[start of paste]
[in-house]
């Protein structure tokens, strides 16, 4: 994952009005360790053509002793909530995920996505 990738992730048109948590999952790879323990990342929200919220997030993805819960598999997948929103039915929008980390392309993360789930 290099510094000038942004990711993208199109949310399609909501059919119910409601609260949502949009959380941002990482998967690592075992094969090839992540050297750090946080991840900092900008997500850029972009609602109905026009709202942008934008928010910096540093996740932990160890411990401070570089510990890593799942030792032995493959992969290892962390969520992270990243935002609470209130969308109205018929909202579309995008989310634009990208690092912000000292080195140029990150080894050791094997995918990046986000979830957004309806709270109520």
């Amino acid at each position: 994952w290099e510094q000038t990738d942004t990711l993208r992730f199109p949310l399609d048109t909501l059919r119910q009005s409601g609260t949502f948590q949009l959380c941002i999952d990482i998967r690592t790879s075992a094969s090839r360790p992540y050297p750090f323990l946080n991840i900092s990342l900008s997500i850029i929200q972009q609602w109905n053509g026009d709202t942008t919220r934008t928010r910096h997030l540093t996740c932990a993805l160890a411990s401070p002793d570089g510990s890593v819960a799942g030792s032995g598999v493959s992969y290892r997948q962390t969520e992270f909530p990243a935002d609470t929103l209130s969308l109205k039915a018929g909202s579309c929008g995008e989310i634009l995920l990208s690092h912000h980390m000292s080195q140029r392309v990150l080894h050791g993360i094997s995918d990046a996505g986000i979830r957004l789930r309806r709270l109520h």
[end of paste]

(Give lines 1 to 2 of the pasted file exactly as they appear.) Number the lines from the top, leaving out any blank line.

[in-house]
């Protein structure tokens, strides 16, 4: 994952009005360790053509002793909530995920996505 990738992730048109948590999952790879323990990342929200919220997030993805819960598999997948929103039915929008980390392309993360789930 290099510094000038942004990711993208199109949310399609909501059919119910409601609260949502949009959380941002990482998967690592075992094969090839992540050297750090946080991840900092900008997500850029972009609602109905026009709202942008934008928010910096540093996740932990160890411990401070570089510990890593799942030792032995493959992969290892962390969520992270990243935002609470209130969308109205018929909202579309995008989310634009990208690092912000000292080195140029990150080894050791094997995918990046986000979830957004309806709270109520």